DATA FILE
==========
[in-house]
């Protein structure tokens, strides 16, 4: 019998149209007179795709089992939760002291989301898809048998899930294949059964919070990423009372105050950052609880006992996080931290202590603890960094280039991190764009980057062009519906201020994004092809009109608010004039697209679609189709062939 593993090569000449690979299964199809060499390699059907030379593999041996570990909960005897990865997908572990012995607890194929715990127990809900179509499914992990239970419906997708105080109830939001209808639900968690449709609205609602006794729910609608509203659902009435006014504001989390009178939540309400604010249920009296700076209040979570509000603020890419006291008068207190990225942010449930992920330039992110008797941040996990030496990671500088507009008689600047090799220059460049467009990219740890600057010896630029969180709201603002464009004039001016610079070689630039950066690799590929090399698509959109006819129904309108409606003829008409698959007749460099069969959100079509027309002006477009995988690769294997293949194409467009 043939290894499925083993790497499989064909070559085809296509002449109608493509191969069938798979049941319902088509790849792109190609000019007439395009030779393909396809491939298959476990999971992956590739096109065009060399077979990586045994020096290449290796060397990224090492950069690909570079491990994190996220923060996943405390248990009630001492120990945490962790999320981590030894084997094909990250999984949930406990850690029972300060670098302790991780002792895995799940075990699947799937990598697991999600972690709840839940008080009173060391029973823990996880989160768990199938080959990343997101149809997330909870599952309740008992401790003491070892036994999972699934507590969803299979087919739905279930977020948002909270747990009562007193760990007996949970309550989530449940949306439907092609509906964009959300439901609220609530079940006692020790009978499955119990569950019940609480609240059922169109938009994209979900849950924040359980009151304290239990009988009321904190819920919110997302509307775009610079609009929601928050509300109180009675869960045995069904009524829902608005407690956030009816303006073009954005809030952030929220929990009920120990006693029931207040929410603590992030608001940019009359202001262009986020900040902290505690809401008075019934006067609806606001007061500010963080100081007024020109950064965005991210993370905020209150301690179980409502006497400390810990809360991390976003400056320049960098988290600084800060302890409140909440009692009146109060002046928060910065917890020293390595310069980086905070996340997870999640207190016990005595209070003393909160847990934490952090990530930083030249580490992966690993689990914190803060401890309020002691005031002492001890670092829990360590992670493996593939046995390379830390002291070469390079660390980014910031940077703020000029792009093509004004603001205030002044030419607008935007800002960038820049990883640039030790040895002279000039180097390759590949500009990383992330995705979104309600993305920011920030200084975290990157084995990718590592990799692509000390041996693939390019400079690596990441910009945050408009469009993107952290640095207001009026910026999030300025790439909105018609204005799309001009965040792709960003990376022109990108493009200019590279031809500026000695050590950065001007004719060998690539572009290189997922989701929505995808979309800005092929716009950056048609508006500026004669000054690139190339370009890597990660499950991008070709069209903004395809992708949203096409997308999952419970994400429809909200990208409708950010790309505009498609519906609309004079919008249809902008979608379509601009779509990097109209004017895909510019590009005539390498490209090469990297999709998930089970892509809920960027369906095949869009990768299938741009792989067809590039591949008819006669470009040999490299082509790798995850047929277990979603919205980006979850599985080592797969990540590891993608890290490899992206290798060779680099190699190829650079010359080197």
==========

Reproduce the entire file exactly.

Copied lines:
[in-house]
């Protein structure tokens, strides 16, 4: 019998149209007179795709089992939760002291989301898809048998899930294949059964919070990423009372105050950052609880006992996080931290202590603890960094280039991190764009980057062009519906201020994004092809009109608010004039697209679609189709062939 593993090569000449690979299964199809060499390699059907030379593999041996570990909960005897990865997908572990012995607890194929715990127990809900179509499914992990239970419906997708105080109830939001209808639900968690449709609205609602006794729910609608509203659902009435006014504001989390009178939540309400604010249920009296700076209040979570509000603020890419006291008068207190990225942010449930992920330039992110008797941040996990030496990671500088507009008689600047090799220059460049467009990219740890600057010896630029969180709201603002464009004039001016610079070689630039950066690799590929090399698509959109006819129904309108409606003829008409698959007749460099069969959100079509027309002006477009995988690769294997293949194409467009 043939290894499925083993790497499989064909070559085809296509002449109608493509191969069938798979049941319902088509790849792109190609000019007439395009030779393909396809491939298959476990999971992956590739096109065009060399077979990586045994020096290449290796060397990224090492950069690909570079491990994190996220923060996943405390248990009630001492120990945490962790999320981590030894084997094909990250999984949930406990850690029972300060670098302790991780002792895995799940075990699947799937990598697991999600972690709840839940008080009173060391029973823990996880989160768990199938080959990343997101149809997330909870599952309740008992401790003491070892036994999972699934507590969803299979087919739905279930977020948002909270747990009562007193760990007996949970309550989530449940949306439907092609509906964009959300439901609220609530079940006692020790009978499955119990569950019940609480609240059922169109938009994209979900849950924040359980009151304290239990009988009321904190819920919110997302509307775009610079609009929601928050509300109180009675869960045995069904009524829902608005407690956030009816303006073009954005809030952030929220929990009920120990006693029931207040929410603590992030608001940019009359202001262009986020900040902290505690809401008075019934006067609806606001007061500010963080100081007024020109950064965005991210993370905020209150301690179980409502006497400390810990809360991390976003400056320049960098988290600084800060302890409140909440009692009146109060002046928060910065917890020293390595310069980086905070996340997870999640207190016990005595209070003393909160847990934490952090990530930083030249580490992966690993689990914190803060401890309020002691005031002492001890670092829990360590992670493996593939046995390379830390002291070469390079660390980014910031940077703020000029792009093509004004603001205030002044030419607008935007800002960038820049990883640039030790040895002279000039180097390759590949500009990383992330995705979104309600993305920011920030200084975290990157084995990718590592990799692509000390041996693939390019400079690596990441910009945050408009469009993107952290640095207001009026910026999030300025790439909105018609204005799309001009965040792709960003990376022109990108493009200019590279031809500026000695050590950065001007004719060998690539572009290189997922989701929505995808979309800005092929716009950056048609508006500026004669000054690139190339370009890597990660499950991008070709069209903004395809992708949203096409997308999952419970994400429809909200990208409708950010790309505009498609519906609309004079919008249809902008979608379509601009779509990097109209004017895909510019590009005539390498490209090469990297999709998930089970892509809920960027369906095949869009990768299938741009792989067809590039591949008819006669470009040999490299082509790798995850047929277990979603919205980006979850599985080592797969990540590891993608890290490899992206290798060779680099190699190829650079010359080197």